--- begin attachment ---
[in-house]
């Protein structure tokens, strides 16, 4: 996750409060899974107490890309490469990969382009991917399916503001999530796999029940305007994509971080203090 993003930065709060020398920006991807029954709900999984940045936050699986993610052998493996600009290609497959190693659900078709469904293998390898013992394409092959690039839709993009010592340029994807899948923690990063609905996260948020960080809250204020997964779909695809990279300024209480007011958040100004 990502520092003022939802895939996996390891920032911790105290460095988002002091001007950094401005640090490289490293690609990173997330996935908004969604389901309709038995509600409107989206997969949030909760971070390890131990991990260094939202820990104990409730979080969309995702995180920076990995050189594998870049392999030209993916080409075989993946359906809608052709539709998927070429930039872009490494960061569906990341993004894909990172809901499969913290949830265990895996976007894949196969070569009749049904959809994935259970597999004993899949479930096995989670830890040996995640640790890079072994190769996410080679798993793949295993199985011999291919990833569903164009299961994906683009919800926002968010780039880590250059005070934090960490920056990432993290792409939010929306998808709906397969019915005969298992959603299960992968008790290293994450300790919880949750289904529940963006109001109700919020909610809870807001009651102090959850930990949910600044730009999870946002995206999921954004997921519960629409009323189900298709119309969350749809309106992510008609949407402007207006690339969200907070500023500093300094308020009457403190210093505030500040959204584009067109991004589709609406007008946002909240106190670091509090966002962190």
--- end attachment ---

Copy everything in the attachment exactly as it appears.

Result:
[in-house]
């Protein structure tokens, strides 16, 4: 996750409060899974107490890309490469990969382009991917399916503001999530796999029940305007994509971080203090 993003930065709060020398920006991807029954709900999984940045936050699986993610052998493996600009290609497959190693659900078709469904293998390898013992394409092959690039839709993009010592340029994807899948923690990063609905996260948020960080809250204020997964779909695809990279300024209480007011958040100004 990502520092003022939802895939996996390891920032911790105290460095988002002091001007950094401005640090490289490293690609990173997330996935908004969604389901309709038995509600409107989206997969949030909760971070390890131990991990260094939202820990104990409730979080969309995702995180920076990995050189594998870049392999030209993916080409075989993946359906809608052709539709998927070429930039872009490494960061569906990341993004894909990172809901499969913290949830265990895996976007894949196969070569009749049904959809994935259970597999004993899949479930096995989670830890040996995640640790890079072994190769996410080679798993793949295993199985011999291919990833569903164009299961994906683009919800926002968010780039880590250059005070934090960490920056990432993290792409939010929306998808709906397969019915005969298992959603299960992968008790290293994450300790919880949750289904529940963006109001109700919020909610809870807001009651102090959850930990949910600044730009999870946002995206999921954004997921519960629409009323189900298709119309969350749809309106992510008609949407402007207006690339969200907070500023500093300094308020009457403190210093505030500040959204584009067109991004589709609406007008946002909240106190670091509090966002962190």